Trelawne – Looe Walk – 01.05.2012

This walk was not to lead us down footpaths, but to take us down narrow lanes.   Mostly used by farmers I would have imagined since a normal car would struggle to get through most of them!    As the lane took us uphill it blessed us with a view over the fields and despite the threatening rain clouds it was still rather pleasant.   It was not long before we were no longer in the open and it became dark and foreboding as the overhanging trees made the route seem rather uninviting.

From 2012 – 01.05.2012 – Trelawne – Looe Walk

We were passing by Vensloe and Kiln woods. The Kiln Woods contain a quite a number of deserted Lime Kilns which once dominated the industry in the area. We came across a number of these in a walk later on during our stay in Cornwall, so I will blog some more on this later! These woods provided inspiration of what is known as the Carrion Woods in the PC Game called “The Lost Crown”

We left these rather daunting woods behind, as the lane started to climb once again. It took us past some more the beautiful countryside surroundings. The fields are definitively well cultivated and were a lush shade of green. It showed how the rain that we had been suffering of late has been benefiting our landscape. The immense amount of rain had also topped up the “West Looe River”, which as we passed by, as it was flowing at a tremendous rate.

Wandering on, the Lane continue to rise giving us an even better view across the fields and back across to the “West Looe River”. We had a big bonus when the sun began to appear along with some lovely blue skies, something which had been missing from us for quite a number of weeks. The lane twisted and turned taking us downhill and past Trewith Wood. It was here that we were to cross “East Looe River” Over the bridge we had to cross the Looe Valley Train Line. I have to say, that this was not the safest level crossing I have ever seen, particularly as there were no barriers and no warning signals to say a train was coming! It seems that your eyes were the best warning!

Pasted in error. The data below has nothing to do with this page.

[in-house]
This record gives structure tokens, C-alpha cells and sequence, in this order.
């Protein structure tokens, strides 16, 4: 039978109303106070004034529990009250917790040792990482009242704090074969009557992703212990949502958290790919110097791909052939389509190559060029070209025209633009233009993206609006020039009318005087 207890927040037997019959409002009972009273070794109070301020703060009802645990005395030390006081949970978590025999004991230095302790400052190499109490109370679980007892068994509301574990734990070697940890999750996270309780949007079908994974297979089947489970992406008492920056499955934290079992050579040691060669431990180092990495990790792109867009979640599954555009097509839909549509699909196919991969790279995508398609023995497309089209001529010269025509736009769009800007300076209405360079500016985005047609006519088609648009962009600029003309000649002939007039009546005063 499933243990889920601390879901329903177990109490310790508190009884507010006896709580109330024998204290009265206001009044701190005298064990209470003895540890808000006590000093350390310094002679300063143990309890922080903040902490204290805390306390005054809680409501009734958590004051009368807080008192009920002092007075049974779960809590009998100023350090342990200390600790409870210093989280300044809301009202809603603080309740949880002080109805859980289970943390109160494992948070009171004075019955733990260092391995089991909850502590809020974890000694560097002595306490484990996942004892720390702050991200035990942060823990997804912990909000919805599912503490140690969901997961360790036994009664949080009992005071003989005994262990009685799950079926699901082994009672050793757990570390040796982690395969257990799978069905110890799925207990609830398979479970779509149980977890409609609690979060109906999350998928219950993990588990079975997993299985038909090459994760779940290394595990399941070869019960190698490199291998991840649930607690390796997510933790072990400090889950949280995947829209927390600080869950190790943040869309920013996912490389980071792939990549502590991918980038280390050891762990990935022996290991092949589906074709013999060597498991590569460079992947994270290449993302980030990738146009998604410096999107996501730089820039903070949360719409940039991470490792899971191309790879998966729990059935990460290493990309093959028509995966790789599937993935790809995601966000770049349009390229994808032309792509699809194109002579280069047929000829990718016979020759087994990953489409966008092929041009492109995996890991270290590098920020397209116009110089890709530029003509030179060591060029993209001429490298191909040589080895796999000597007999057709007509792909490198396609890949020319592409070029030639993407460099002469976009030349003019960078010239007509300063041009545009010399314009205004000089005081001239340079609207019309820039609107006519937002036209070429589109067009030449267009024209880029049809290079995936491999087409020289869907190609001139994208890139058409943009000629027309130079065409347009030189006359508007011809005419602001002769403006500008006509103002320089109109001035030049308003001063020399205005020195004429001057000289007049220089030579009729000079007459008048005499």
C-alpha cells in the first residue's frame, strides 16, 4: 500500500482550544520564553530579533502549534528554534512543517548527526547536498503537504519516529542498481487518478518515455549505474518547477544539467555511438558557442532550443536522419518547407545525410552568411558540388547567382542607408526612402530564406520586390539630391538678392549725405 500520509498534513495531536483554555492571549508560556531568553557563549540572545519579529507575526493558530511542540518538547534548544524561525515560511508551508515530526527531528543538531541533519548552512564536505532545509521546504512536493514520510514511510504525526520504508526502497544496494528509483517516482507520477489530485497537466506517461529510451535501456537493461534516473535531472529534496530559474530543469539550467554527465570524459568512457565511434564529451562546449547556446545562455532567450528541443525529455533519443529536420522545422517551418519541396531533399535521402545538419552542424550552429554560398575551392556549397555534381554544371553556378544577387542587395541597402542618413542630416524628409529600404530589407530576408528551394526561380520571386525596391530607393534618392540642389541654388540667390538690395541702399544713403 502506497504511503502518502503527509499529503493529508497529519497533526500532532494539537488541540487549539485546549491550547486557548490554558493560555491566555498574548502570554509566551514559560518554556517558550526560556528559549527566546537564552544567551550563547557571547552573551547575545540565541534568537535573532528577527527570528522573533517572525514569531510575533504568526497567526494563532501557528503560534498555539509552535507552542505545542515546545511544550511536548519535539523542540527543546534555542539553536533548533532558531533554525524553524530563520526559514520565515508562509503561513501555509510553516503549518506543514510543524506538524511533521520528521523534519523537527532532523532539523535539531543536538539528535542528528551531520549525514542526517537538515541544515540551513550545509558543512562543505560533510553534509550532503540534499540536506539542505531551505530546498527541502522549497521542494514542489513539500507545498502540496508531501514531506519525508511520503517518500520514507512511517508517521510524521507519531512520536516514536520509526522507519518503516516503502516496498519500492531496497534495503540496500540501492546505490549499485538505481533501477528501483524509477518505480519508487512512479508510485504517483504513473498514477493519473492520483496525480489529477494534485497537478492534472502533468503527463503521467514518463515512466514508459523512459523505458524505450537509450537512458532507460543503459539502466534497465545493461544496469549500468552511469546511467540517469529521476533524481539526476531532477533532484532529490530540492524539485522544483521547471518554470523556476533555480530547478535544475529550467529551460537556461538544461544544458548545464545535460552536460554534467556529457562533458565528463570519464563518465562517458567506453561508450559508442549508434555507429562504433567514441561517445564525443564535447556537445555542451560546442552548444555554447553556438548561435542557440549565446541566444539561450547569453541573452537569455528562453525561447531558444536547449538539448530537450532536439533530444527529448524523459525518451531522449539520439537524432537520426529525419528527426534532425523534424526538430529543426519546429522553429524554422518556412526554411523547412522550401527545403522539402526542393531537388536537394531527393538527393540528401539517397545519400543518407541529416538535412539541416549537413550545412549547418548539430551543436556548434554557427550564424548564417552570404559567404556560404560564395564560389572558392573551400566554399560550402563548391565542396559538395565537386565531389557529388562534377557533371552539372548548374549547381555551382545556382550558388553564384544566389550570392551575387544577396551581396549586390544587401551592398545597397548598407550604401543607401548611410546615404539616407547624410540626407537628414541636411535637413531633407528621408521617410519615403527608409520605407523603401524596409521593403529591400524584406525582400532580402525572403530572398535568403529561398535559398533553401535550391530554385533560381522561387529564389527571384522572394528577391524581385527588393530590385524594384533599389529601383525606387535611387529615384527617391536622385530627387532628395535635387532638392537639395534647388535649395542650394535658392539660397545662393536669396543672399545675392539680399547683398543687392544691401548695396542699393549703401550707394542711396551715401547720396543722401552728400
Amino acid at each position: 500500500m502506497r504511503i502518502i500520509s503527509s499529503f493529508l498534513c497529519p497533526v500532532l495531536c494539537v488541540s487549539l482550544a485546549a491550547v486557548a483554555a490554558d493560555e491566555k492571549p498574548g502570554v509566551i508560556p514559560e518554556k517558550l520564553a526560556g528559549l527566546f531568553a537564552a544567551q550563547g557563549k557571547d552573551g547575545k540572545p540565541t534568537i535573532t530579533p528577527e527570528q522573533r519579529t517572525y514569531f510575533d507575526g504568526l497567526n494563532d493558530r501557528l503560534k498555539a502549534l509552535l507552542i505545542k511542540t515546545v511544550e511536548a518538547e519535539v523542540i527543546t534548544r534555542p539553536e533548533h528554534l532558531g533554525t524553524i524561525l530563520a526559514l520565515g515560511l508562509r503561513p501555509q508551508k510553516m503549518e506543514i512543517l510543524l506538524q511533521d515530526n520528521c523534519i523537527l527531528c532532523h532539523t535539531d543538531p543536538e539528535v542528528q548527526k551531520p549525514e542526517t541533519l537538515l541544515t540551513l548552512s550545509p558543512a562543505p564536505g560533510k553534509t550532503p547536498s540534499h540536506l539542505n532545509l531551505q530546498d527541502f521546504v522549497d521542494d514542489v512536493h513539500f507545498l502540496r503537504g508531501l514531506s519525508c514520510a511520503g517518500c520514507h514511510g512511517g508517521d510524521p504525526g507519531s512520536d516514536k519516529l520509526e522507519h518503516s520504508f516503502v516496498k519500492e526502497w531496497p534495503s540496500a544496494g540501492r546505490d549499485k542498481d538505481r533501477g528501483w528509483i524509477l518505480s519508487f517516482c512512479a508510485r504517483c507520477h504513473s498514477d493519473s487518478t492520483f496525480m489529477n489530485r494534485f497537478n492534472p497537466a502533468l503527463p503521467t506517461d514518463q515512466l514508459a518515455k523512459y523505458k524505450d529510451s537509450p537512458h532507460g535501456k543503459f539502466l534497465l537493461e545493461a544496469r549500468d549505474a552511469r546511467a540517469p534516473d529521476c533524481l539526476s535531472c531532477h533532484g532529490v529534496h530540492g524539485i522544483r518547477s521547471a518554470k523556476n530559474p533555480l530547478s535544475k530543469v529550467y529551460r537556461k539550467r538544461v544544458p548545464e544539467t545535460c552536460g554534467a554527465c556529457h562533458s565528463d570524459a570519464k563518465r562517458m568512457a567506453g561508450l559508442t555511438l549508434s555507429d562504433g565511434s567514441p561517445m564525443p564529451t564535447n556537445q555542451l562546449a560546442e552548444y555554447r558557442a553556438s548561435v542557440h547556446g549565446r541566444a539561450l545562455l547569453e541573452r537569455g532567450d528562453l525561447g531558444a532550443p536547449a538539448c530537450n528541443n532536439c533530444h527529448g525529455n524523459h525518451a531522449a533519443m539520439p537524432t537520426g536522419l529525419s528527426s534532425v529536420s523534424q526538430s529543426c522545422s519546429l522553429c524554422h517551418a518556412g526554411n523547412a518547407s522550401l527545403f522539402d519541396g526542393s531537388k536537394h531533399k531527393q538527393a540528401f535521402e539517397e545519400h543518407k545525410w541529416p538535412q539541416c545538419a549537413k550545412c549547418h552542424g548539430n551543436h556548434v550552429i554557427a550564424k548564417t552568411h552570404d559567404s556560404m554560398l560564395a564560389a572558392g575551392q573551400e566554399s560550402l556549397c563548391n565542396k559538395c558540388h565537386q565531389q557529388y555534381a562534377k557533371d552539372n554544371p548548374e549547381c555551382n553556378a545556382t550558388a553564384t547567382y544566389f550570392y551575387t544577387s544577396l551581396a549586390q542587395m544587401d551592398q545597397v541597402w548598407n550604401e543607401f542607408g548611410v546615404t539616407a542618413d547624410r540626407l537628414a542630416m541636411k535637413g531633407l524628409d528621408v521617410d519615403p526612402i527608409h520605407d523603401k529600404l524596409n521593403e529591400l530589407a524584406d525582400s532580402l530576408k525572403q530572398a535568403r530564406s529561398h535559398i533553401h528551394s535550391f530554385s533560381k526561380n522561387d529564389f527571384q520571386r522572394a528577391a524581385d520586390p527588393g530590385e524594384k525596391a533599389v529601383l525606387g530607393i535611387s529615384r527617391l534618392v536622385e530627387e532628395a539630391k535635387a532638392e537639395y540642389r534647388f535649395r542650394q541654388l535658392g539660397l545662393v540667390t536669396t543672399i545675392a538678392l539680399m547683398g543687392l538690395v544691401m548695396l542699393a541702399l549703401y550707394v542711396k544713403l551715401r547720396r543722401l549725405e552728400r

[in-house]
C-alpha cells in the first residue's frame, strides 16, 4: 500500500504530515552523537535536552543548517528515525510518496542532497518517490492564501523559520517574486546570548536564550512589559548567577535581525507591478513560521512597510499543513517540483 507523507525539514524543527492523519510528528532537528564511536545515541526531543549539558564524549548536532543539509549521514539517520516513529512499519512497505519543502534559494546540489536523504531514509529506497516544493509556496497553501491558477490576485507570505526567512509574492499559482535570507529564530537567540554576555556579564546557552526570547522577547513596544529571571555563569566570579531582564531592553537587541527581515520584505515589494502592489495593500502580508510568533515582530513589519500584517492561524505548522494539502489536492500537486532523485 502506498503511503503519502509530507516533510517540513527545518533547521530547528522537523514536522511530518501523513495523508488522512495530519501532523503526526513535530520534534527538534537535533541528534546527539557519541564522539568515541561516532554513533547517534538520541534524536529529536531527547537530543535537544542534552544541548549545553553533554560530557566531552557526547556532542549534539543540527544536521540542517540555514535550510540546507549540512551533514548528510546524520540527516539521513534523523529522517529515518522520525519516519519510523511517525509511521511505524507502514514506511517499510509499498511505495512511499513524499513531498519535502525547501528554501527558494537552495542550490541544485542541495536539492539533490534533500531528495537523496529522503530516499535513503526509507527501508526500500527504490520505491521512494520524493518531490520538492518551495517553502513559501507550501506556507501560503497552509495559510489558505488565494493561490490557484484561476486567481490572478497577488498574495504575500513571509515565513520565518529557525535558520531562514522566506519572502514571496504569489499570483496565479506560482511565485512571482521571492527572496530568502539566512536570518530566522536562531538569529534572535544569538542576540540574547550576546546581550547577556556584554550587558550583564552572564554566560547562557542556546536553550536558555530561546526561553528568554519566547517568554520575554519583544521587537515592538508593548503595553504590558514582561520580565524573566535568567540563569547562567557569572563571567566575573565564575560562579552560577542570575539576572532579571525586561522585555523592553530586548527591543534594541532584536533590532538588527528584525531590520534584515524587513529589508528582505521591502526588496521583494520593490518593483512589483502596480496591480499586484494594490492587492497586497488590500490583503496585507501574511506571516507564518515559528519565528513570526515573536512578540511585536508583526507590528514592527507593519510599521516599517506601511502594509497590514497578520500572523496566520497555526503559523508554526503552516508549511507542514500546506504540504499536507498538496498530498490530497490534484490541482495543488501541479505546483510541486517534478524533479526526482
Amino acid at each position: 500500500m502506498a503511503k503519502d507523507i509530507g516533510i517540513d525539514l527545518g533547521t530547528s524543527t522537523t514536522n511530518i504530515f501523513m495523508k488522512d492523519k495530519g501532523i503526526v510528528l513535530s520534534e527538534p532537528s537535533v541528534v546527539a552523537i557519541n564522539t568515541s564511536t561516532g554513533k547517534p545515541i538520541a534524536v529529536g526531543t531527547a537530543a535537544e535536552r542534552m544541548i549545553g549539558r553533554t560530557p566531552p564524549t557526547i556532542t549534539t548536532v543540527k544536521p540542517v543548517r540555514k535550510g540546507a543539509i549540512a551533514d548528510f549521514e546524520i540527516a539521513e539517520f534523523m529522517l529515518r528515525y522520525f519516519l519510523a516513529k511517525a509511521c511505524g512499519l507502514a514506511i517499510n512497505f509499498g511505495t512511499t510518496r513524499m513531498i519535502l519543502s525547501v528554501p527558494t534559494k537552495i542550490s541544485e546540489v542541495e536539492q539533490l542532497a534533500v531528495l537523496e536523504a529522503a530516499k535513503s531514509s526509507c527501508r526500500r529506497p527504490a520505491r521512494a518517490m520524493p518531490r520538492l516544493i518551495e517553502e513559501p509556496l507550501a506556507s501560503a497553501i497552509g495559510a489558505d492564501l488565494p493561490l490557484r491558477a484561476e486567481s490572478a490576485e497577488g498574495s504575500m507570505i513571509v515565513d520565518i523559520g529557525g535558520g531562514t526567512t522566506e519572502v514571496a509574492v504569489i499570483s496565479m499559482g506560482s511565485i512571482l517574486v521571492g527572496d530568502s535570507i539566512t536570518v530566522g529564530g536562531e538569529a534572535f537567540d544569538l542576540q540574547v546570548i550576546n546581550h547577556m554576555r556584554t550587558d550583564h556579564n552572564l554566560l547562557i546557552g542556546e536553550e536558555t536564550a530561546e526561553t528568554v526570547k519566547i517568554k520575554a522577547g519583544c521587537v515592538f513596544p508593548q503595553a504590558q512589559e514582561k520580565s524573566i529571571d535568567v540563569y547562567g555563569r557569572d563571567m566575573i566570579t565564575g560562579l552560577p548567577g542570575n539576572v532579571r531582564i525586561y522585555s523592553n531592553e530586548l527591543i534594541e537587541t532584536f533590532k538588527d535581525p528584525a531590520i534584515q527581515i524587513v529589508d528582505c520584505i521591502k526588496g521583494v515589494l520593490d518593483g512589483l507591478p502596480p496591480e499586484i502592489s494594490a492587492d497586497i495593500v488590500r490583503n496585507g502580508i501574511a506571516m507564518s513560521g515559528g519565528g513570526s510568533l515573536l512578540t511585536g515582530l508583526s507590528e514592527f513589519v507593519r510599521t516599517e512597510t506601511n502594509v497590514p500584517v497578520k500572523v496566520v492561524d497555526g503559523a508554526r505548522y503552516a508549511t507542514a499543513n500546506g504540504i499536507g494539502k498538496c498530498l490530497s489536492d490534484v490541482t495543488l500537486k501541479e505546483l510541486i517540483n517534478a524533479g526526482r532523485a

From 2012 – 01.05.2012 – Trelawne – Looe Walk

We were no longer walking any of the country lanes, but walking along a busy roadside. Finally, the “Welcome to Looe” sign homed into view through the trees. This was actually quite nice to see, as this route was a slightly longer than planned when we first decided to walk to Looe! The road passed by a beautiful lake and what is known as St Martin’s Copse. St Martin’s is part of a Parish and although we did not get to see it St Martin’s Parish Church, a local Thomas Bond, the topographer is buried in the churchyard. He was responsible for the publication “Topographical and Historical Sketches of the Boroughs of East and West Looe…”

As their are no pavements on this section of the road, it felt quite hazardous at this point as it was a reasonably busy section. Quite a few cars and delivery vans whizzed by making me feel very nervous. But it was not long before pavement honed into view and we were able to cross over to admire the amazing view over the river to West Looe village. The houses were placed hiccidly piccidly over the hillside which just added to its charm 🙂